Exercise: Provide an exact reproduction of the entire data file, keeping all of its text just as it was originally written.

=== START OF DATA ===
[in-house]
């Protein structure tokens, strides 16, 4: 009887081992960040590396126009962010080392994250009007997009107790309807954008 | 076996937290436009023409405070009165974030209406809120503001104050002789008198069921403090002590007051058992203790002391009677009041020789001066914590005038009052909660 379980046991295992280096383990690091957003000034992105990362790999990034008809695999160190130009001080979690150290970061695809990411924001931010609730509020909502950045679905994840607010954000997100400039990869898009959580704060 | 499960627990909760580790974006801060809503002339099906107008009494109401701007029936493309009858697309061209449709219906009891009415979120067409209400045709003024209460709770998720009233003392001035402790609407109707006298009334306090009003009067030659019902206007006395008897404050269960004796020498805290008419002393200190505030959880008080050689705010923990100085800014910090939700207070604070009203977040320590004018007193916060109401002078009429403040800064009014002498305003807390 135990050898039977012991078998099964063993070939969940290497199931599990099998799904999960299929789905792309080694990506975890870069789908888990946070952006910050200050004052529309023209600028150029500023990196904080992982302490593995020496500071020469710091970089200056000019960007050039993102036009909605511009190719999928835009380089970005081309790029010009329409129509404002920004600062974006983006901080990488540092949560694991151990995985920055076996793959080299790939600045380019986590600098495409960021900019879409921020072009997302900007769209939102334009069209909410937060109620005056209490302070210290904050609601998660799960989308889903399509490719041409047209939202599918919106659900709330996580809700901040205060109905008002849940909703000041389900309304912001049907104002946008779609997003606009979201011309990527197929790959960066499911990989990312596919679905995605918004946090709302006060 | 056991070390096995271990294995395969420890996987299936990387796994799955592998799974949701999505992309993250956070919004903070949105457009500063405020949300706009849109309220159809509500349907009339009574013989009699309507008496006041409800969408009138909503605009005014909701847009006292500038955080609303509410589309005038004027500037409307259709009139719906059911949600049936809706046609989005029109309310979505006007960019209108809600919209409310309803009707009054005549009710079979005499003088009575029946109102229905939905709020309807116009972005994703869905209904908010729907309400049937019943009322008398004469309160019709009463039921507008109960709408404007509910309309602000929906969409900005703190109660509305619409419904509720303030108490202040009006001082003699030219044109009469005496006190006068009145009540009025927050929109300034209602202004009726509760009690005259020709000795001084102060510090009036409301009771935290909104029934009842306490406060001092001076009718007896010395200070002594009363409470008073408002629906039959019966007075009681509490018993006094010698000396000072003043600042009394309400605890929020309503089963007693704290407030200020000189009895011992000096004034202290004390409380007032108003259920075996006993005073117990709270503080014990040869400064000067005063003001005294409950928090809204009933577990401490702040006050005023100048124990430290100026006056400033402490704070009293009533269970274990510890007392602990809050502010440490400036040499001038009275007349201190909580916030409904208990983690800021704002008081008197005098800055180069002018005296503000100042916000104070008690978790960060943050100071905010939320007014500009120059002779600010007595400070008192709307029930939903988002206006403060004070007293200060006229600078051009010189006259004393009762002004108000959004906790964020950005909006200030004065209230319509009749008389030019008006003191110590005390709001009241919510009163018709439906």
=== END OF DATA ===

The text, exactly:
[in-house]
């Protein structure tokens, strides 16, 4: 009887081992960040590396126009962010080392994250009007997009107790309807954008 | 076996937290436009023409405070009165974030209406809120503001104050002789008198069921403090002590007051058992203790002391009677009041020789001066914590005038009052909660 379980046991295992280096383990690091957003000034992105990362790999990034008809695999160190130009001080979690150290970061695809990411924001931010609730509020909502950045679905994840607010954000997100400039990869898009959580704060 | 499960627990909760580790974006801060809503002339099906107008009494109401701007029936493309009858697309061209449709219906009891009415979120067409209400045709003024209460709770998720009233003392001035402790609407109707006298009334306090009003009067030659019902206007006395008897404050269960004796020498805290008419002393200190505030959880008080050689705010923990100085800014910090939700207070604070009203977040320590004018007193916060109401002078009429403040800064009014002498305003807390 135990050898039977012991078998099964063993070939969940290497199931599990099998799904999960299929789905792309080694990506975890870069789908888990946070952006910050200050004052529309023209600028150029500023990196904080992982302490593995020496500071020469710091970089200056000019960007050039993102036009909605511009190719999928835009380089970005081309790029010009329409129509404002920004600062974006983006901080990488540092949560694991151990995985920055076996793959080299790939600045380019986590600098495409960021900019879409921020072009997302900007769209939102334009069209909410937060109620005056209490302070210290904050609601998660799960989308889903399509490719041409047209939202599918919106659900709330996580809700901040205060109905008002849940909703000041389900309304912001049907104002946008779609997003606009979201011309990527197929790959960066499911990989990312596919679905995605918004946090709302006060 | 056991070390096995271990294995395969420890996987299936990387796994799955592998799974949701999505992309993250956070919004903070949105457009500063405020949300706009849109309220159809509500349907009339009574013989009699309507008496006041409800969408009138909503605009005014909701847009006292500038955080609303509410589309005038004027500037409307259709009139719906059911949600049936809706046609989005029109309310979505006007960019209108809600919209409310309803009707009054005549009710079979005499003088009575029946109102229905939905709020309807116009972005994703869905209904908010729907309400049937019943009322008398004469309160019709009463039921507008109960709408404007509910309309602000929906969409900005703190109660509305619409419904509720303030108490202040009006001082003699030219044109009469005496006190006068009145009540009025927050929109300034209602202004009726509760009690005259020709000795001084102060510090009036409301009771935290909104029934009842306490406060001092001076009718007896010395200070002594009363409470008073408002629906039959019966007075009681509490018993006094010698000396000072003043600042009394309400605890929020309503089963007693704290407030200020000189009895011992000096004034202290004390409380007032108003259920075996006993005073117990709270503080014990040869400064000067005063003001005294409950928090809204009933577990401490702040006050005023100048124990430290100026006056400033402490704070009293009533269970274990510890007392602990809050502010440490400036040499001038009275007349201190909580916030409904208990983690800021704002008081008197005098800055180069002018005296503000100042916000104070008690978790960060943050100071905010939320007014500009120059002779600010007595400070008192709307029930939903988002206006403060004070007293200060006229600078051009010189006259004393009762002004108000959004906790964020950005909006200030004065209230319509009749008389030019008006003191110590005390709001009241919510009163018709439906």